a field-theory motivated approach to computer algebra


Combine terms when allowed by symmetries.
In a sum of terms, combine terms using mono-term and multi-term symmetries such that the expression does not use an overcomplete basis. The meld algorithm does not rewrite the expression to a canonical form, but it instead combines terms such that no terms remain which are a linear combination of the other terms. It can hence be used to prove equivalency of expressions under both mono-term and multi-term symmetries.
A typical use cases where meld is preferable over e.g. canonicalise is when the expression contains tensors with multi-term symmetries:
R_{a b c d}::RiemannTensor; ex:=R_{a b c d}R_{a b c d} + R_{a b c d}R_{a c b d}; meld(ex);
\(\displaystyle{}\text{Attached property TableauSymmetry to }R_{a b c d}.\)
\(\displaystyle{}R_{a b c d} R_{a b c d}+R_{a b c d} R_{a c b d}\)
R_{a b c d} R_{a b c d} + R_{a b c d} R_{a c b d}
\(\displaystyle{}\frac{3}{2}R_{a b c d} R_{a b c d}\)
3/2 R_{a b c d} R_{a b c d}
What has happened here is that the algorithm figured out that the first term is expressible in terms of the second, and has combined the two. If you write the terms in the opposite order, meld still combines them, but now in the form of the other term:
ex:=R_{a b c d}R_{a c b d}+ R_{a b c d}R_{a b c d}; meld(ex);
\(\displaystyle{}R_{a b c d} R_{a c b d}+R_{a b c d} R_{a b c d}\)
R_{a b c d} R_{a c b d} + R_{a b c d} R_{a b c d}
\(\displaystyle{}3R_{a b c d} R_{a c b d}\)
3R_{a b c d} R_{a c b d}
So meld does not canonicalise, but rather writes the expression such that there remain no linear dependencies between terms.
This algorithm can of course be used for simpler situations, e.g. one which uses mono-term symmetries only:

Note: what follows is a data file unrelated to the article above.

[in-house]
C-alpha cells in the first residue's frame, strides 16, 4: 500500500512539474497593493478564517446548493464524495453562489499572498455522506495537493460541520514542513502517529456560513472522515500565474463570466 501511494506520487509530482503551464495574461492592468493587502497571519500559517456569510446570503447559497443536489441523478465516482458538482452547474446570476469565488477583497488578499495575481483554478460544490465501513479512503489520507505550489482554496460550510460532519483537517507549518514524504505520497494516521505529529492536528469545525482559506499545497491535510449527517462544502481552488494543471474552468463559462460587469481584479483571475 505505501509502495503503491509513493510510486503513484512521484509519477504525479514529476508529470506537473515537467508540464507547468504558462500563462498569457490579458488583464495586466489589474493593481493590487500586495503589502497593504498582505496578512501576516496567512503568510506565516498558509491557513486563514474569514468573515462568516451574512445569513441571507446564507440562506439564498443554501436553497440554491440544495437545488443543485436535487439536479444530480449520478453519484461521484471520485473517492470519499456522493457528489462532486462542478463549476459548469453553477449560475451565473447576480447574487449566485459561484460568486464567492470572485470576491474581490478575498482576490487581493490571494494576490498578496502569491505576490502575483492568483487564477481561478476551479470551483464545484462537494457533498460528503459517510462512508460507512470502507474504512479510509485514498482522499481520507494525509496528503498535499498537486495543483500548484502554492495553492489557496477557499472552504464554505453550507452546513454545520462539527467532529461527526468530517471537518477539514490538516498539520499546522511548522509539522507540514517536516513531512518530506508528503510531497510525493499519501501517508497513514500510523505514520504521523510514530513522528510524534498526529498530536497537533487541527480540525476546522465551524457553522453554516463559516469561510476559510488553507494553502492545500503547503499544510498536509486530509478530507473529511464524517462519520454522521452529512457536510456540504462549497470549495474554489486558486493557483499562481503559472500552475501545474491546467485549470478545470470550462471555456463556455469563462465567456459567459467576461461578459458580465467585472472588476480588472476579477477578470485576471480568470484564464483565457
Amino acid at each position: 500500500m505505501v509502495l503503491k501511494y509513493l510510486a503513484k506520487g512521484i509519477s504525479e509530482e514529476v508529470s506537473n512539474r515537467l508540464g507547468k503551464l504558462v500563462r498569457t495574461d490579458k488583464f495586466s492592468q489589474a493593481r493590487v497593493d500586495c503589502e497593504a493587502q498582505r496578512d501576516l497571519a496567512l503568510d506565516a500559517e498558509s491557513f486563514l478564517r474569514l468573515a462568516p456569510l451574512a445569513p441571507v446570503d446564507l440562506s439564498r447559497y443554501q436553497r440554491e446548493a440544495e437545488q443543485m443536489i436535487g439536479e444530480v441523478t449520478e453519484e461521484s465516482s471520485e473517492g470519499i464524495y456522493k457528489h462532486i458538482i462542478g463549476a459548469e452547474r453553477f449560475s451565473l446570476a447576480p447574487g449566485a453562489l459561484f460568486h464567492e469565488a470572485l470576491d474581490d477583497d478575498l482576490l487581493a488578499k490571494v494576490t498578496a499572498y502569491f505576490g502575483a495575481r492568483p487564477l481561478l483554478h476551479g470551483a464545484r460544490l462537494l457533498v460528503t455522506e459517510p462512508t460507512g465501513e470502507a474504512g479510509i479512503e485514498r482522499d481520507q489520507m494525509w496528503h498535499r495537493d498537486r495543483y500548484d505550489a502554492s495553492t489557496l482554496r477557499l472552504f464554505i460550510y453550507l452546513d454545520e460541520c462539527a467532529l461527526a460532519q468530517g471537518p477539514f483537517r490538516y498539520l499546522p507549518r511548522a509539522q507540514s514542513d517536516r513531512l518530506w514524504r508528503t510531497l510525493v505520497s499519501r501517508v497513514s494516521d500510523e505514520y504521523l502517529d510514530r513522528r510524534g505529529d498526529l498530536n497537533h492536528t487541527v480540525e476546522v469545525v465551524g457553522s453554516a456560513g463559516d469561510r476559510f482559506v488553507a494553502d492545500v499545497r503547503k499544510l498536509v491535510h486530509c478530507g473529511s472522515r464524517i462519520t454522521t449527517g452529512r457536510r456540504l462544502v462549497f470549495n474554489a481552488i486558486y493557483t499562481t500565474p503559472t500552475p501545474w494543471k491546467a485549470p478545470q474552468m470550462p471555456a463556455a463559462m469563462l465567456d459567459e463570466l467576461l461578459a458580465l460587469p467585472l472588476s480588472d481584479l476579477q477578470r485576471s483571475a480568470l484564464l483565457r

A_{m n}::AntiSymmetric; ex:=A_{m n} - A_{n m}; meld(ex);
\(\displaystyle{}\text{Attached property AntiSymmetric to }A_{m n}.\)
\(\displaystyle{}A_{m n}-A_{n m}\)
A_{m n}-A_{n m}
\(\displaystyle{}2A_{m n}\)
2A_{m n}
The meld algorithm can also be used as a quick way to collect terms which only differ by dummy index relabelling (even when there are no symmetries present), e.g.
ex:=Q_{m n} R^{m n} + R^{p q} Q_{p q};
\(\displaystyle{}Q_{m n} R^{m n}+R^{p q} Q_{p q}\)
Q_{m n} R^{m n} + R^{p q} Q_{p q}
\(\displaystyle{}2Q_{m n} R^{m n}\)
2Q_{m n} R^{m n}
The algorithm also handles cyclic symmetries of traces:
{\mu,\nu}::Indices(vector). u^{\mu}::ImplicitIndex. u^{\mu}::SelfNonCommuting. tr{#}::Trace. ex := tr{u^{\mu} u^{\mu} u^{\nu} u^{\nu}} - tr{u^{\mu} u^{\nu} u^{\nu} u^{\mu}}; meld(ex);
\(\displaystyle{}tr\left(u^{\mu} u^{\mu} u^{\nu} u^{\nu}\right)-tr\left(u^{\mu} u^{\nu} u^{\nu} u^{\mu}\right)\)
tr(u^{\mu} u^{\mu} u^{\nu} u^{\nu})-tr(u^{\mu} u^{\nu} u^{\nu} u^{\mu})
Copyright © 2001-2020 Kasper Peeters